He stares at me for a minute. I turn away toward the sea. The merman, gorgeously silvery, up there on the quay, raises his arm and waves. Daniel, finally comes out of his stupour, gets into the car and opens the door on my side. I don't know what to do, and when I don't know what to do, the world seems a terrible place for someone like me, and I feel very sad. That's why I think, he's just a merman, he's just a merman, as I get into the car and try to calm down. He can be here again tomorrow, waiting for me.

** Artwork by Jackson, A.Y. The Convoy, c. 1919, National Gallery of Canada - Galerie Nationale du Canada. Web. 5 novembre 2015 

Samanta Schweblin

Samanta Schweblin est née à Buenos Aires. Son premier roman, « El núcleo de distúrbio » a reçu les prix du Fondo Nacional de las Artes et le Concurso Nacional Haroldo Conti. Ses œuvres ont été traduits en plusieurs langues, dont l’allemand, le français, l’italien, et le portugais.

 

Samanta Schweblin was born in Buenos Aires. She received awards from the Fondo Nacional de las Artes and the Concurso Nacional Haroldo Conti for her first novel, “El núcleo de distúrbio”. Her work has been translated into many languages, including German, French, Italian and Portuguese.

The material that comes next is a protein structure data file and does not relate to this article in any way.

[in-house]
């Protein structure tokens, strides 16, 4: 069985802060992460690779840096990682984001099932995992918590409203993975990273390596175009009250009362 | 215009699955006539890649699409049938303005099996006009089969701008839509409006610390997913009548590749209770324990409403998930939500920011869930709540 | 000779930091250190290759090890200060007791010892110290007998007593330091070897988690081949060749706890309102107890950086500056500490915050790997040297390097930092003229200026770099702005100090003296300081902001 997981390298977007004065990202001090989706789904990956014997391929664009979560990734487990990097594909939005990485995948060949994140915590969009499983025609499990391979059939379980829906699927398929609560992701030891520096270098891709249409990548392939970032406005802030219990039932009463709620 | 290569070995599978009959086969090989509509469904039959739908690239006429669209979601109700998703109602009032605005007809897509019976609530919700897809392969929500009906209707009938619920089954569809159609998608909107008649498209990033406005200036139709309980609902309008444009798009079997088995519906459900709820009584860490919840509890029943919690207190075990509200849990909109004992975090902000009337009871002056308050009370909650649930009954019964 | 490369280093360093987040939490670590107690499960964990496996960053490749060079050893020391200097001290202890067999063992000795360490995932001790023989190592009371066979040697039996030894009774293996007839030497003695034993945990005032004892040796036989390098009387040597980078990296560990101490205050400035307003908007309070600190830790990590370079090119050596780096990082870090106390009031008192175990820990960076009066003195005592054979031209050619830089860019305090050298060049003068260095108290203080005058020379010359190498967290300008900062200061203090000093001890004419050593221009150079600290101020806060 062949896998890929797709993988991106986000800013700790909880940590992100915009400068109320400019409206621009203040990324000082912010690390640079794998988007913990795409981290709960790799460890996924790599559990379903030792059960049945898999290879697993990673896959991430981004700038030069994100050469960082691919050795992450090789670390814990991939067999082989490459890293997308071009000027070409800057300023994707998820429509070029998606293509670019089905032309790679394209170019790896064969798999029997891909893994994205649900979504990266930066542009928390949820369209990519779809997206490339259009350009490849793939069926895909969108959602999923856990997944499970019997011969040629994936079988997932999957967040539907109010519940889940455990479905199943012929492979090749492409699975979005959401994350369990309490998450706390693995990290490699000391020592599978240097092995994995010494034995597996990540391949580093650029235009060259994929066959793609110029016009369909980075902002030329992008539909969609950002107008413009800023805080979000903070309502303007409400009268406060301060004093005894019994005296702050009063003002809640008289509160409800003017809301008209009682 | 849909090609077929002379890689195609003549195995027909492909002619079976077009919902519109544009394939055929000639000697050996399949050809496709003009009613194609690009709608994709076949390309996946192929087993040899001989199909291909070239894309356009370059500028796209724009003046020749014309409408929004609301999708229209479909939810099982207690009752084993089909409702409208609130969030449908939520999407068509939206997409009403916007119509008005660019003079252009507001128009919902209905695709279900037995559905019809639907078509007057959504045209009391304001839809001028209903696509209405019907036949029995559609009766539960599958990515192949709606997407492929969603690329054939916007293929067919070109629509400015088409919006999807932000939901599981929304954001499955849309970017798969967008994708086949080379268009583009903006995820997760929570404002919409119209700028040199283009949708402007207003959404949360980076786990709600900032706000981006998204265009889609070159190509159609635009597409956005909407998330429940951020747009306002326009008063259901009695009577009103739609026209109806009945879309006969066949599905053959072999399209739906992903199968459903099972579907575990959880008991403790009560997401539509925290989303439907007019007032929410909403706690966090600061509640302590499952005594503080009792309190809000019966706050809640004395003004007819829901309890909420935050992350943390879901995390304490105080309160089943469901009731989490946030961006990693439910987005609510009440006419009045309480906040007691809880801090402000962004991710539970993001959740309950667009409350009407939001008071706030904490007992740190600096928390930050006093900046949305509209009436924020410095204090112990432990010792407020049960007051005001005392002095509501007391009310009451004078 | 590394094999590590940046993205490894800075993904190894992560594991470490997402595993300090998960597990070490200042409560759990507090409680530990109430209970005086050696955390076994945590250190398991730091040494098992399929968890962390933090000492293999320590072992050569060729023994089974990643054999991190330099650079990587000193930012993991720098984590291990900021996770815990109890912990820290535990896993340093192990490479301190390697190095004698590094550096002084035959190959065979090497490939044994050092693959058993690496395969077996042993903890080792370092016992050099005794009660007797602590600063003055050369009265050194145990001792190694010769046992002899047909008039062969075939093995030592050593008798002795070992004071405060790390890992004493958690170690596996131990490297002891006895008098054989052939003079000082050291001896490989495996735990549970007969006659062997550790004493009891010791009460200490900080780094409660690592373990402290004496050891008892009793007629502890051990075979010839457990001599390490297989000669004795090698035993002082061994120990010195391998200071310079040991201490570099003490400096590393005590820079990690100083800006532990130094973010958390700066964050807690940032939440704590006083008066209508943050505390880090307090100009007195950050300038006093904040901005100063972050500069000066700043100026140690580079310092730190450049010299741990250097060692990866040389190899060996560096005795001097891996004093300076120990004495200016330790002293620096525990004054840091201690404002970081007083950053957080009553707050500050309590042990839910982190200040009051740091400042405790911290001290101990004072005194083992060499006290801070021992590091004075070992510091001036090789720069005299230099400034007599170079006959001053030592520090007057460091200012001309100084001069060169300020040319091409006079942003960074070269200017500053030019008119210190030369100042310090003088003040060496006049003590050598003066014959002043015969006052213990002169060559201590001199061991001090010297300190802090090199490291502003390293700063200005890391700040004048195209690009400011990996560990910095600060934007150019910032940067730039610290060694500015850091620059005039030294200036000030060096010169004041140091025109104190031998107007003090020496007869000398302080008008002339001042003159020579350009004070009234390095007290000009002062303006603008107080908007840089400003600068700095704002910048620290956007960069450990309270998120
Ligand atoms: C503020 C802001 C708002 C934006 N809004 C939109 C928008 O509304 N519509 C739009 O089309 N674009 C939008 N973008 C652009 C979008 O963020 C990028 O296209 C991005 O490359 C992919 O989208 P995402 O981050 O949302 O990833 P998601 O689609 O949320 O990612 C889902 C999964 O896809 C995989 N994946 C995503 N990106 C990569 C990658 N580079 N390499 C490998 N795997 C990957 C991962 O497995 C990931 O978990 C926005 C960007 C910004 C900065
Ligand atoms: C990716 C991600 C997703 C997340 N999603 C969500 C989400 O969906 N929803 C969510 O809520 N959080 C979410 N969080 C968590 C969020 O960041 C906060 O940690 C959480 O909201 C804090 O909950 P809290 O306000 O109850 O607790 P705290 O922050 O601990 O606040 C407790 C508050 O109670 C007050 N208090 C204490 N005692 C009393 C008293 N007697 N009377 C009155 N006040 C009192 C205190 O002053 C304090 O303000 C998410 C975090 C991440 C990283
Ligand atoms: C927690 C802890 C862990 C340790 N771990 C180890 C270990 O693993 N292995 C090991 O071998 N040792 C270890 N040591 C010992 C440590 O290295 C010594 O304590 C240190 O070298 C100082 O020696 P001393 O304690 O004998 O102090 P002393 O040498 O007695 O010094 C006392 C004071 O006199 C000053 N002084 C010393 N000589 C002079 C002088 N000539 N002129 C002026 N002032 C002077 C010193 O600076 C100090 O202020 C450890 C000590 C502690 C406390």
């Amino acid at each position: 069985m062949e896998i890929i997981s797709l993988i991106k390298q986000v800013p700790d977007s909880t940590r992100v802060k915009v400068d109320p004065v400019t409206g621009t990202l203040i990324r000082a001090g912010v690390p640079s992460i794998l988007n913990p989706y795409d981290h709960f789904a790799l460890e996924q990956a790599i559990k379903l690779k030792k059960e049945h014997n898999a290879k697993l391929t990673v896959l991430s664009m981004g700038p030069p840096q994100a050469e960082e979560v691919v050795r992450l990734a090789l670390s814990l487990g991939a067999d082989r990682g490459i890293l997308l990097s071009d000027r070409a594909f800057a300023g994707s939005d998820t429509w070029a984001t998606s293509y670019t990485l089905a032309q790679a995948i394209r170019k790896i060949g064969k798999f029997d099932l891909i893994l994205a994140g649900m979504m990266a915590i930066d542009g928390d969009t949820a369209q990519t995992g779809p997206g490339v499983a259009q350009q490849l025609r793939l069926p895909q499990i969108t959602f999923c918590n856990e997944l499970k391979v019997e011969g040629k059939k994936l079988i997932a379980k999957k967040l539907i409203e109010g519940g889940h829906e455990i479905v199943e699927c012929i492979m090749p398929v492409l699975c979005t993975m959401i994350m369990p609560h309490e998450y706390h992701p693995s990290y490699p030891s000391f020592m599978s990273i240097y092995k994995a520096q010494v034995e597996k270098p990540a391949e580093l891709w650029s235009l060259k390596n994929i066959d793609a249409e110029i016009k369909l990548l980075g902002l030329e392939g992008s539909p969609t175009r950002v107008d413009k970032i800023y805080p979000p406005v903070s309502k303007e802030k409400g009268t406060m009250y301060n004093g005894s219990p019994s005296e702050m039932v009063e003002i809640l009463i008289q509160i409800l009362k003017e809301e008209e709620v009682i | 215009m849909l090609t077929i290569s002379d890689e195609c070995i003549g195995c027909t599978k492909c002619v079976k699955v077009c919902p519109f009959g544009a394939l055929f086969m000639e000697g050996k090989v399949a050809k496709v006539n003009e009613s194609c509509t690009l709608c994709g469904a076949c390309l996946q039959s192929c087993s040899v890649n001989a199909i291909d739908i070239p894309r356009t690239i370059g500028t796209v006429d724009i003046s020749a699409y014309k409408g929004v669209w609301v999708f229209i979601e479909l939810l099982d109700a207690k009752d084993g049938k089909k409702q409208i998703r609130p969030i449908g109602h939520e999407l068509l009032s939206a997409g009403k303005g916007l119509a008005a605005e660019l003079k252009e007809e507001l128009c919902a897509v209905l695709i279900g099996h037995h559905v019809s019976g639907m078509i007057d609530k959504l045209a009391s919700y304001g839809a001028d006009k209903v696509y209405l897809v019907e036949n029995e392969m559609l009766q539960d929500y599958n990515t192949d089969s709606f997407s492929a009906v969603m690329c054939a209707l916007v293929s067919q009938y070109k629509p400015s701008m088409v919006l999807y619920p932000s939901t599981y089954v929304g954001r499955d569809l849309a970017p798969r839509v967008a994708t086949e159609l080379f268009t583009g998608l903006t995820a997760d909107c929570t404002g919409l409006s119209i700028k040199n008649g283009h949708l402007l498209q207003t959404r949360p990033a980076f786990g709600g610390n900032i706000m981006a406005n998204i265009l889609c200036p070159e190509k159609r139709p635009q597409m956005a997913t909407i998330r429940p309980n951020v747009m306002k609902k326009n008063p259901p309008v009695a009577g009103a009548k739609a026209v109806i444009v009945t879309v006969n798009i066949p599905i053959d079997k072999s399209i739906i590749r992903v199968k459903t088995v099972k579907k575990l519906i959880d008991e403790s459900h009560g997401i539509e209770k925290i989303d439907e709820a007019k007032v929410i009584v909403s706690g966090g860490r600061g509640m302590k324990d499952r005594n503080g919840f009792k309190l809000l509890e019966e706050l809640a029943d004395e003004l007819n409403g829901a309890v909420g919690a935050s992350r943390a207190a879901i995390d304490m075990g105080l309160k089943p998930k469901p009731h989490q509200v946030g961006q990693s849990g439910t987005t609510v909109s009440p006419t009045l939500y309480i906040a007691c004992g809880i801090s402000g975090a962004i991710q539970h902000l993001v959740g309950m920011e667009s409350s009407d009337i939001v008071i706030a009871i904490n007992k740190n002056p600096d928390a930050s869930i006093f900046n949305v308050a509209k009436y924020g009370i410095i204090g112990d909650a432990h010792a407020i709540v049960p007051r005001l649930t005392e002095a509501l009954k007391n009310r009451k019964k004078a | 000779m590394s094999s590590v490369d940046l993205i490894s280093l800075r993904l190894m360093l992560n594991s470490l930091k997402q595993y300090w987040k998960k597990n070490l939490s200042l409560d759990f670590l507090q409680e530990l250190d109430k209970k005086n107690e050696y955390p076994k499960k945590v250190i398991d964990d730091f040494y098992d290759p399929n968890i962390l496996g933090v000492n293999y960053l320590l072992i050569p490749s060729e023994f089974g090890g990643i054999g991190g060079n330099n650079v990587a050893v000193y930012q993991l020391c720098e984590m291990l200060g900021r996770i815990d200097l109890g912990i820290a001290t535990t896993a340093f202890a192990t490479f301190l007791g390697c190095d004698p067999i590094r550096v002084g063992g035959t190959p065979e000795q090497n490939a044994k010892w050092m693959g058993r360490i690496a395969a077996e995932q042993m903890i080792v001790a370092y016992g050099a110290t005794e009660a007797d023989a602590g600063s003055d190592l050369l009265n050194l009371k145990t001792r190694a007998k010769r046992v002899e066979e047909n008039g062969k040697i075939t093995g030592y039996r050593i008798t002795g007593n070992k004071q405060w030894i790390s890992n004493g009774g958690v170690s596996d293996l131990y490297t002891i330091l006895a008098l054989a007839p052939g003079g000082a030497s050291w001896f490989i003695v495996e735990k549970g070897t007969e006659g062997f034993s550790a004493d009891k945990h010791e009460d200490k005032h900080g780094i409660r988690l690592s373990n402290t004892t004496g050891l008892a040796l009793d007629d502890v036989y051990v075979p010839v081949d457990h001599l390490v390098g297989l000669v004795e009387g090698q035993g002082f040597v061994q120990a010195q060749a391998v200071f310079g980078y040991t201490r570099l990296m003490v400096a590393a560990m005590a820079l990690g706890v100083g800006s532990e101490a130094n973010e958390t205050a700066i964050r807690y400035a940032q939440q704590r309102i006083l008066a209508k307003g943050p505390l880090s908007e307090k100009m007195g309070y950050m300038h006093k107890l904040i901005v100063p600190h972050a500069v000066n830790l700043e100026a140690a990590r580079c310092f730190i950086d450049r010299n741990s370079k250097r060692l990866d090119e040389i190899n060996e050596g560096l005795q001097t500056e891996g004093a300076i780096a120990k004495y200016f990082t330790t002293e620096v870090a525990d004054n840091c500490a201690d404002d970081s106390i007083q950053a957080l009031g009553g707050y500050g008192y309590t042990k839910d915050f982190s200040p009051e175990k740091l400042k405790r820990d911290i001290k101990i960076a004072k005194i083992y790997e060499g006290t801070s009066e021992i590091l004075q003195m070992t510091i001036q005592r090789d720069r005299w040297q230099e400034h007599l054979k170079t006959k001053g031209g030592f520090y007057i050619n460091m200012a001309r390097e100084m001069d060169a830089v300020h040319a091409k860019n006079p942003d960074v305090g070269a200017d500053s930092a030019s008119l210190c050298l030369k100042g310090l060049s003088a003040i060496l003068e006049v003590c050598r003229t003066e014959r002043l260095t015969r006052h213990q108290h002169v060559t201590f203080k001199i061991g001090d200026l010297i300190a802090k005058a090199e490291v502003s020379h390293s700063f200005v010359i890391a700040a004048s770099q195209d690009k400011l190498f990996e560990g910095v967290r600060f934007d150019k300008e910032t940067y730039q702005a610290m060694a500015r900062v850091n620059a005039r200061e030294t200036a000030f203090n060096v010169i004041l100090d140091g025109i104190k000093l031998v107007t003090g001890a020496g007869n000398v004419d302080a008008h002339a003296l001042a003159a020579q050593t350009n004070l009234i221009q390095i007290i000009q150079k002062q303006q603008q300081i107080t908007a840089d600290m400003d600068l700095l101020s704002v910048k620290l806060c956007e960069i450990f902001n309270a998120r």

Luise von Flotow

Luise von Flotow est professeure à l’École de traduction et d’interprétation de l’Université d’Ottawa, dont elle est également la directrice. Elle est née au Canada de parents allemands, et a toujours été fortement influencée par cet héritage. Ayant obtenu son doctorat en Études françaises de l’Université du Michigan, elle travaille depuis, en plus de son poste de professeure, sur les questions du gender en traduction, de l’adaptation, et des effets culturels de la traduction, particulièrement au Canada, pour n’en nommer que quelques-unes.

 

Luise von Flotow is a professor and director of the School of Translation and Interpretation of the University of Ottawa. She is Canadian by birth, with strong German cultural influences she inherited from her parents. She obtained her PhD in French from the University of Michigan, and has since been working as a teacher and a researcher, concentrating on issues of gender in translation, adaptation and cultural transfer, to name only a few.